New charge laid against former S. Korea leader Park


South Korean prosecutors on Thursday added a fresh charge of illegal election activity to the indictment against ousted former president Park Geun-Hye, taking the number of accusations she faces to 21. Park is being held in custody as her corruption trial which began last May proceeds.

The charges against her over the massive political scandal that sparked nationwide fury and culminated in her impeachment range from bribery to abuse of power. She is accused of offering policy favours to a number of business tycoons including Samsung heir Lee Jae-Yong who helped enrich her secret confidante, Choi Soon-Sil.

Park is also accused of letting Choi, a daughter of a shady late religious figure with whom Park was close for decades, handle many key state affairs despite Choi having no title or security clearance. The latest charge accuses Park of violating electoral laws by secretly aiding and funding campaign preparations for her political allies ahead of a 2016 general election.

Under South Korean law, once in office the president who is limited to a single term is barred from any involvement in activities related to elections. Choi is also in custody while on trial for corruption, with her verdict expected later this month, while the decision on the appeal by Samsung’s Lee against his conviction and five-year jail sentence is due on Monday.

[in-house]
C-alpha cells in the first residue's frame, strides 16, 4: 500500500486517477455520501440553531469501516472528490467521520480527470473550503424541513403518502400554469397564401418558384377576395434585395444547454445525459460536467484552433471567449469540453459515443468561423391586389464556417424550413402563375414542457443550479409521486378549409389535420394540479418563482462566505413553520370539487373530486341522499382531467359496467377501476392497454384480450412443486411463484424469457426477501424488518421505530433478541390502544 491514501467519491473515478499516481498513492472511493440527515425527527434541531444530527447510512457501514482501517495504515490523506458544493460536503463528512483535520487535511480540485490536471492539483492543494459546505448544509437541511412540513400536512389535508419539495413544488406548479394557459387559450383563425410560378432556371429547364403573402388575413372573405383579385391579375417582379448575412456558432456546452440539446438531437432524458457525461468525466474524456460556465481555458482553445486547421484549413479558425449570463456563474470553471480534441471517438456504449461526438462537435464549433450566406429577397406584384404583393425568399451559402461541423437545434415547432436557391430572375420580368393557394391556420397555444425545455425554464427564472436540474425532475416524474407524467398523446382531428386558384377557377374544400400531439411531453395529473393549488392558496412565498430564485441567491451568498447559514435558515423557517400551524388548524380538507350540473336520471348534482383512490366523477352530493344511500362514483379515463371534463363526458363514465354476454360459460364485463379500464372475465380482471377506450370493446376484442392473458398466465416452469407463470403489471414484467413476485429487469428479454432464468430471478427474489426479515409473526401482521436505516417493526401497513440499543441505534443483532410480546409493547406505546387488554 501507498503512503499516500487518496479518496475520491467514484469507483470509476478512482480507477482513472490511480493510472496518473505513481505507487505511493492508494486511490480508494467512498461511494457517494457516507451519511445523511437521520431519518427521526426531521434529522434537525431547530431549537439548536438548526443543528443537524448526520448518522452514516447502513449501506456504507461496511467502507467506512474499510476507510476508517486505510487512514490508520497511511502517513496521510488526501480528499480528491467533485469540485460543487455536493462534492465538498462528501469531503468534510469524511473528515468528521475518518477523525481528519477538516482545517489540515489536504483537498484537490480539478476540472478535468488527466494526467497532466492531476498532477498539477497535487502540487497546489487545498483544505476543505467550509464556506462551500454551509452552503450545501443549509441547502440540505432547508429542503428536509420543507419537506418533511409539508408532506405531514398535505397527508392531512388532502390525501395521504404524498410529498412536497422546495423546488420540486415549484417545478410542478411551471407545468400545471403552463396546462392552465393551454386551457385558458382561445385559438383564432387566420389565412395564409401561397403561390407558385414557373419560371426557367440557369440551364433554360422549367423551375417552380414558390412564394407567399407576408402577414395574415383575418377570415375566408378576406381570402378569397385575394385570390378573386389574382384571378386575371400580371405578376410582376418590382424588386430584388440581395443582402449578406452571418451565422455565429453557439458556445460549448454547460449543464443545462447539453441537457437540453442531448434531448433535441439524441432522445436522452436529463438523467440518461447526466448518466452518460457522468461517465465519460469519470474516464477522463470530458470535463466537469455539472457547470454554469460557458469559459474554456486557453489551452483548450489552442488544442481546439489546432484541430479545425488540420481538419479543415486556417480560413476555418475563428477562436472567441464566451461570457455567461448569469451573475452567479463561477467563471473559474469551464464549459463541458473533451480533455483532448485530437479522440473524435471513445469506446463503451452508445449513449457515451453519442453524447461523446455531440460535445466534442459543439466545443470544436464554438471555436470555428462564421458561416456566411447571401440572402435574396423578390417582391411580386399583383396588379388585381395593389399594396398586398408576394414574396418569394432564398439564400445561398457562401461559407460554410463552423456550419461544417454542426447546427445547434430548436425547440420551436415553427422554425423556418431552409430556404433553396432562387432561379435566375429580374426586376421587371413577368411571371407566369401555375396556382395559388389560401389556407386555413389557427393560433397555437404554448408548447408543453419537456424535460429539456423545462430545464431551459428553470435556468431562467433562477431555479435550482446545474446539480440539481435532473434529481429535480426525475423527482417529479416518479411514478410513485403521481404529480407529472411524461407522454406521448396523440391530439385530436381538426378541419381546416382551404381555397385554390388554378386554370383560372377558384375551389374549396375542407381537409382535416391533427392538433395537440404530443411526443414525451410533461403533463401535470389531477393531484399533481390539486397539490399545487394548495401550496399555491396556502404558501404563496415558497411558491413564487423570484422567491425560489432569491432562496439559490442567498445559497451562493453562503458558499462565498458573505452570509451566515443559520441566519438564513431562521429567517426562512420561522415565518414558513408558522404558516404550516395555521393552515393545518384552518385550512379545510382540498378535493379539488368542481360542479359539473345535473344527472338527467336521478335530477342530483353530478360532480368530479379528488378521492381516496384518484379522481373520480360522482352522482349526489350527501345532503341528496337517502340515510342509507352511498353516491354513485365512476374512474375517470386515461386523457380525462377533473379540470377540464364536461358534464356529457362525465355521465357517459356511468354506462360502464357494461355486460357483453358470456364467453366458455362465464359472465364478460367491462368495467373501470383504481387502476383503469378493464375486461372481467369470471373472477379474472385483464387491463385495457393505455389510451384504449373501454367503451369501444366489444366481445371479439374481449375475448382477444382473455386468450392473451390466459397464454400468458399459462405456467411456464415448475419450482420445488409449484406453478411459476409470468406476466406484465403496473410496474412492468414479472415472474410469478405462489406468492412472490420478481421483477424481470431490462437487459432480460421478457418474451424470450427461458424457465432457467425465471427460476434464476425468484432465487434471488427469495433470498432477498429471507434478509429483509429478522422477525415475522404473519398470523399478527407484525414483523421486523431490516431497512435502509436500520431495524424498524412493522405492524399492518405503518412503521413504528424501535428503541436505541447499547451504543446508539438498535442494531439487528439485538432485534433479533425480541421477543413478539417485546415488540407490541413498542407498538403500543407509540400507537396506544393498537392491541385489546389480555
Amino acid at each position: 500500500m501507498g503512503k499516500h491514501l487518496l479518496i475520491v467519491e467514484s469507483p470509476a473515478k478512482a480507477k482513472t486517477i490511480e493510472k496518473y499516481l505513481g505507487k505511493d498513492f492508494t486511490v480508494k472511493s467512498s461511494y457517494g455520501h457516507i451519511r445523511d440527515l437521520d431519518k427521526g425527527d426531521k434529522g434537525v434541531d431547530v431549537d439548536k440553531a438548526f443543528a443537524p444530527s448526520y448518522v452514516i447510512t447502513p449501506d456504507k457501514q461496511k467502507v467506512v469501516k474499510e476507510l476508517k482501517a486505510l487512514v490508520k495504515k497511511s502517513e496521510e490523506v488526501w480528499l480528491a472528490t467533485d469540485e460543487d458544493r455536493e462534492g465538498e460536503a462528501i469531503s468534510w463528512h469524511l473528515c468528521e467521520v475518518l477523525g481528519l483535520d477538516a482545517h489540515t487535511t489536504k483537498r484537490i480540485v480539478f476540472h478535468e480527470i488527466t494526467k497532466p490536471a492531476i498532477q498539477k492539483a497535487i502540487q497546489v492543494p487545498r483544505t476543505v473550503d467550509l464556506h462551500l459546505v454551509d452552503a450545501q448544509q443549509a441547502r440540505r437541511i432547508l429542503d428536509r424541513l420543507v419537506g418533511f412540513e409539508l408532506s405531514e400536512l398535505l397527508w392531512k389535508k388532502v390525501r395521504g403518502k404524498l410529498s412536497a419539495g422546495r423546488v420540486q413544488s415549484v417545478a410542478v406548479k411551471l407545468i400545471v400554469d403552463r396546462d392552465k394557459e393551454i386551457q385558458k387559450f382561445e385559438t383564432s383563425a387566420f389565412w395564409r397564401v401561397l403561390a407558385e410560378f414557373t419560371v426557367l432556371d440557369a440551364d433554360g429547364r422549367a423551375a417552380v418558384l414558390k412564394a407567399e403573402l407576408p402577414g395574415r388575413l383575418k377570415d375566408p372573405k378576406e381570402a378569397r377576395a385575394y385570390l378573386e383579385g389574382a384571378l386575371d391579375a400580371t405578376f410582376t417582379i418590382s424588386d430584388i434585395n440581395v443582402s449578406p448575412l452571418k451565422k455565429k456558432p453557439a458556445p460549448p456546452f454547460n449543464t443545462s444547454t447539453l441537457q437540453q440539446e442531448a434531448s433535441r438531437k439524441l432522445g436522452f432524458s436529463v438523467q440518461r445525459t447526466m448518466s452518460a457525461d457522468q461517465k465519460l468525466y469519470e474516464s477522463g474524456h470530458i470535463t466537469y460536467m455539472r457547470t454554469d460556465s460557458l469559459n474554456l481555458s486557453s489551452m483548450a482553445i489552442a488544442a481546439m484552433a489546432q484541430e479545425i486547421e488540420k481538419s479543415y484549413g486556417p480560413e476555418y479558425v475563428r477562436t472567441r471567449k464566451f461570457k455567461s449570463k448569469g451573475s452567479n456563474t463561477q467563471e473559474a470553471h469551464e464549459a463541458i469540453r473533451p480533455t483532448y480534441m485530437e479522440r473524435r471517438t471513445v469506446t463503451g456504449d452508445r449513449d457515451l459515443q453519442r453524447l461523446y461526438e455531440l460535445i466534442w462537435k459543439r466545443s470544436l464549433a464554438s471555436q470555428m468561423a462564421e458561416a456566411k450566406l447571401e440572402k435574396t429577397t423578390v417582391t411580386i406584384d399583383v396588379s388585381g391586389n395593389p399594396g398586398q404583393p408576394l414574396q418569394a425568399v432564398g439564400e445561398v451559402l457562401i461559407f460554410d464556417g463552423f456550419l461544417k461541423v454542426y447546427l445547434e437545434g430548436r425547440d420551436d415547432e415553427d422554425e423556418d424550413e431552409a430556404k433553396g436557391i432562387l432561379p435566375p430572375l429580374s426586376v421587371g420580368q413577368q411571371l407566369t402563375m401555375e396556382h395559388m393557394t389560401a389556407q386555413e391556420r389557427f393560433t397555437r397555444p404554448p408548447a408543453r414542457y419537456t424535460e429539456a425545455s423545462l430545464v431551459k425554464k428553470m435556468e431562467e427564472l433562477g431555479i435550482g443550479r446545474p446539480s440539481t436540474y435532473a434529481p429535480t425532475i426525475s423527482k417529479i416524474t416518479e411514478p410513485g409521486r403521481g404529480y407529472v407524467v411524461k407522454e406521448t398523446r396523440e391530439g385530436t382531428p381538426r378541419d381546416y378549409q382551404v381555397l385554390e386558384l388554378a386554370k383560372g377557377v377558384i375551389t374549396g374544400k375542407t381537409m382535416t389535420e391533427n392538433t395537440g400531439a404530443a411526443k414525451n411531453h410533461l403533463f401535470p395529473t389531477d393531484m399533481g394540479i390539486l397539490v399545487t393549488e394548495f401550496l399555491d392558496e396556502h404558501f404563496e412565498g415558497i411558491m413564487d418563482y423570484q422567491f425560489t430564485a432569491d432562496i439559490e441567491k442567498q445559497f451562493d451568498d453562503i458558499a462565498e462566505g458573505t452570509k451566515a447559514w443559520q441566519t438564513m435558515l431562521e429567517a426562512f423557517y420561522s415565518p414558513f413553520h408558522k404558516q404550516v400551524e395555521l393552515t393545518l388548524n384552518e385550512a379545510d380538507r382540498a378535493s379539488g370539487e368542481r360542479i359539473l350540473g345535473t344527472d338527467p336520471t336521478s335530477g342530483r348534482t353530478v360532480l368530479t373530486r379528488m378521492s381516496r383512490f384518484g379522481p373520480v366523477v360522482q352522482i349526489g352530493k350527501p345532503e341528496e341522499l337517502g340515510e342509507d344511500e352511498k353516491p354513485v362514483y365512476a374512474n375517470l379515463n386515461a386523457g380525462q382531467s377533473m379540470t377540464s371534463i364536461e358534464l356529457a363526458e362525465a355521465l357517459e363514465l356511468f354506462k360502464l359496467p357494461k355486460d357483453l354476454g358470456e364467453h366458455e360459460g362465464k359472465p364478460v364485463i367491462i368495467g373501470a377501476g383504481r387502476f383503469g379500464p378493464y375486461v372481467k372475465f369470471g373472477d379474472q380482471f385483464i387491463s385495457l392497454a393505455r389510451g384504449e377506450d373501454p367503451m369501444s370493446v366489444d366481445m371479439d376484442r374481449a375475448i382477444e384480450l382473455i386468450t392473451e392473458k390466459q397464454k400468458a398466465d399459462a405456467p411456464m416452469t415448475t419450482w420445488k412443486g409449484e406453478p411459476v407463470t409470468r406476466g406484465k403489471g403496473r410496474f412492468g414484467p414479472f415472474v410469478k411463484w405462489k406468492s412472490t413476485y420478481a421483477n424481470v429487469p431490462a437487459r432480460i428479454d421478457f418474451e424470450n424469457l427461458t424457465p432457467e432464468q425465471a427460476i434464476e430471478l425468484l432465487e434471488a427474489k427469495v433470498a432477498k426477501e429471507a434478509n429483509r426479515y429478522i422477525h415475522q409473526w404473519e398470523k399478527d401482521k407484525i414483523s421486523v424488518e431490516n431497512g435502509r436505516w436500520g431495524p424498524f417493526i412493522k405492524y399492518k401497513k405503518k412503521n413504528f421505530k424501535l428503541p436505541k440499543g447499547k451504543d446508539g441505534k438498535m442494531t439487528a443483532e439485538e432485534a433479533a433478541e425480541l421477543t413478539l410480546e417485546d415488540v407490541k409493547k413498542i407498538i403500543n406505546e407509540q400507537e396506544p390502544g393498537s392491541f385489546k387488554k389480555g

It remains unclear when the verdict might come in Park’s marathon trial, which has heard from more than 100 witnesses. Park, 65, rose to power in 2012 largely thanks to the popularity of her late father, dictator Park Chung-Hee, who oversaw the country’s rapid economic growth during his iron-fisted rule from 1961 to 1979.

But the scandal emerged in late 2016, exposing questionable, decades-long ties involving her, Choi and her late father as well as corrupt links between politics and business.Millions called for her ousted in months of nationwide protests, and she was formally impeached by parliament in December 2016, with the country’s top court confirming the decision last March.


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